Topic: Supporting young people’s resilience to drought: An arts activist approach in South Africa – Selogadi Mampane
Resources: You can read our Blog post
Summary: This workshop will highlight theatre making methodologies in what Makgathi Mokwena and Sara Matchett have called “mapping in processes of theatre making” (2013) as research outputs and community activism. The workshop will draw on theatre processes that can be used as a reflection of data gathering to be expressed as art based outputs for further consideration and policy making. In our research project on Patterns of Resilience to Drought in Leandra, South Africa, youth co-researchers engage in various research activities with an aim of centering community experiences to drought in policy formation. This theatre workshop will focus on “the self as a starting point” (Mokwena and Matchett 2013) using mapping to explore, communicate, share and make sense of personal narratives in relation to wider issues of human security, such as drought.
Biography: Selogadi Mampane is a performer, part-time lecturer, grass-roots arts activist and qualified artist as peacebuilder. She works as a peacebuilder alongside NGOs. Her academic focus is on performance as a tool for activism and research with a focus on hate crimes against Black lesbian women in South Africa. In our project on Patterns of Resilience to Drought she is facilitating our young South African co-researchers with lived experience of adversity to collectively develop image theatre performances from their own experiences of drought.
This session took place on Friday 9 June 2017.
The Resilience Forum is for ANYBODY (with a pulse!) involved with or interested in resilience research
We are back in South Africa, but, unfortunately for the final time regarding our Resilience project. I cannot believe that our project has actually come to an end.
This blog is a collective effort; Leandran co-researchers give their perspectives on the co-productive approach we used to research drought in South Africa.
On Monday morning we returned to Leandra for our final visit of the project, this time we were joined by Josh who is an apprentice from Blackpool HeadStart, in the UK, as a young co-researcher.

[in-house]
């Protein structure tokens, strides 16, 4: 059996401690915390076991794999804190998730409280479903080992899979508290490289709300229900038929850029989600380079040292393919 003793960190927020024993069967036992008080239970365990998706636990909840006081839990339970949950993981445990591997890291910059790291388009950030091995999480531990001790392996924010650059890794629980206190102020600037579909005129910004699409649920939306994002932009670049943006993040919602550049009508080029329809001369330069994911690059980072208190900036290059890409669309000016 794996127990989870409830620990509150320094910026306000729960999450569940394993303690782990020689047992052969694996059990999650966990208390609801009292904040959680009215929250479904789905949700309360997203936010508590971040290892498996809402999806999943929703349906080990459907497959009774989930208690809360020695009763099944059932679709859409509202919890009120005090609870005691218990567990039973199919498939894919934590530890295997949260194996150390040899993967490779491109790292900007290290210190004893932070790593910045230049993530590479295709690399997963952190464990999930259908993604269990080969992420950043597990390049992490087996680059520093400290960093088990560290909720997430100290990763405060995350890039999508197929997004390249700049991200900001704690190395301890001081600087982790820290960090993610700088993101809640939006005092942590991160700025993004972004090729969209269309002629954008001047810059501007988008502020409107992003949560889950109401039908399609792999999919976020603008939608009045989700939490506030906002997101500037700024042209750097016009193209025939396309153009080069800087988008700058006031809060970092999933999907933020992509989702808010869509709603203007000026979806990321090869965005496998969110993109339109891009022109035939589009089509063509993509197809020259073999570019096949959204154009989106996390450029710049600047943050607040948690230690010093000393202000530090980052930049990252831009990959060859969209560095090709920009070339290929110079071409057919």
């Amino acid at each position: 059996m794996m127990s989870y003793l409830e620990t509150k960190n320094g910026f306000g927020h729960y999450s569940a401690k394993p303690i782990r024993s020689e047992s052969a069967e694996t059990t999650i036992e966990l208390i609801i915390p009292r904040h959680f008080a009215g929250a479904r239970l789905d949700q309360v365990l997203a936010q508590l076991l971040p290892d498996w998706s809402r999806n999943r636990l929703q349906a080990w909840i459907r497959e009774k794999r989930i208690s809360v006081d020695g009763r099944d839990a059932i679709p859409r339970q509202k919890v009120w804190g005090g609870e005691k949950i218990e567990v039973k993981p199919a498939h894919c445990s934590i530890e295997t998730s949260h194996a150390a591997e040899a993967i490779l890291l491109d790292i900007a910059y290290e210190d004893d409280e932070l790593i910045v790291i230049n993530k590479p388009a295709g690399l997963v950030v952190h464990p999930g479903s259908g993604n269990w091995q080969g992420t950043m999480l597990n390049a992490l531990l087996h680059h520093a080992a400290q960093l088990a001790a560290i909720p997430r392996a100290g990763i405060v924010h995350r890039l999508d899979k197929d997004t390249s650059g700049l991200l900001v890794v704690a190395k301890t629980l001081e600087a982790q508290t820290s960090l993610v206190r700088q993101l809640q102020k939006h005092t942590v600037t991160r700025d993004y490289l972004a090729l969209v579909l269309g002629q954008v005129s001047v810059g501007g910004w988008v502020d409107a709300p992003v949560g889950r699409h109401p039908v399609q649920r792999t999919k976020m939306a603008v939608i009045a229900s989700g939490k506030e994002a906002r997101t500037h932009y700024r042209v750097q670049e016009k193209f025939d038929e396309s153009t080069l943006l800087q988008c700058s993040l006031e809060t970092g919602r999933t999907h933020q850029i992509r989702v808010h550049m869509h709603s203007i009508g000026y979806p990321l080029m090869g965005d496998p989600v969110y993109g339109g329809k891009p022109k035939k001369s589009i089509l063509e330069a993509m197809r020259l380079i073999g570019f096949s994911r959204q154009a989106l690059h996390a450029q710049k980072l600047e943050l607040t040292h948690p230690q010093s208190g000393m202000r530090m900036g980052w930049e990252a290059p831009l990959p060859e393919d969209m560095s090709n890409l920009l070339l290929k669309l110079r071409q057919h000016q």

We began the task of coding all the data. Coding is the process of finding and grouping mentions of specific words and phrases, into common themes across lots of data. In this case it’s the group of transcripts that altogether add up to over 200 pages of data.
On Day 2 in Leandra, South Africa, as part of our Resilience to Drought project, Simon supports an image film-making workshop with young co-researchers exploring drought, led by Selogadi Mampane
If you’ve been following our Drought Resilience project you’ll know we’ve been in South Africa working with young co-researchers from Leandra. Naz supports the research process in a collaborative arts workshop, lead by Selogadi.
Selogadi Mampane travelled all the way from Pretoria to give the Resilience Forum a live preview of her arts activist approach for young people, which is being used as part of the Patterns of Resilience to Drought project taking place in South Africa.
This co-produced blog was based on the reflections of University of Pretoria and Boingboing co-researchers who met with young people from Leandra, a small township in South Africa, to explore community resilience to drought.
Lisa, Angie and Scott attended research events as part of our Patterns of Resilience to Drought project. Lisa reports from the Global Challenges Research Fund & Collaborative Research event, and the Arts & Humanities Research Council summit.
The expertise of young South Africans in coping with drought is being harnessed for this co-productive research project. Our team is working with partners to understand what enables young people to withstand, adapt to, resist or challenge these impacts.
People from the University of Pretoria, University of Brighton, Boingboing and Khulisa are collaborating on a project: Patterns of Resilience to Drought, exploring community resilience to drought in South Africa from historical and contextual perspectives.
The Cultural Awareness session was an opportunity to have an open discussion about some of the issues that come up around cultural awareness. Like an iceberg, a lot of what makes up culture are things that we often cannot see or are below the surface.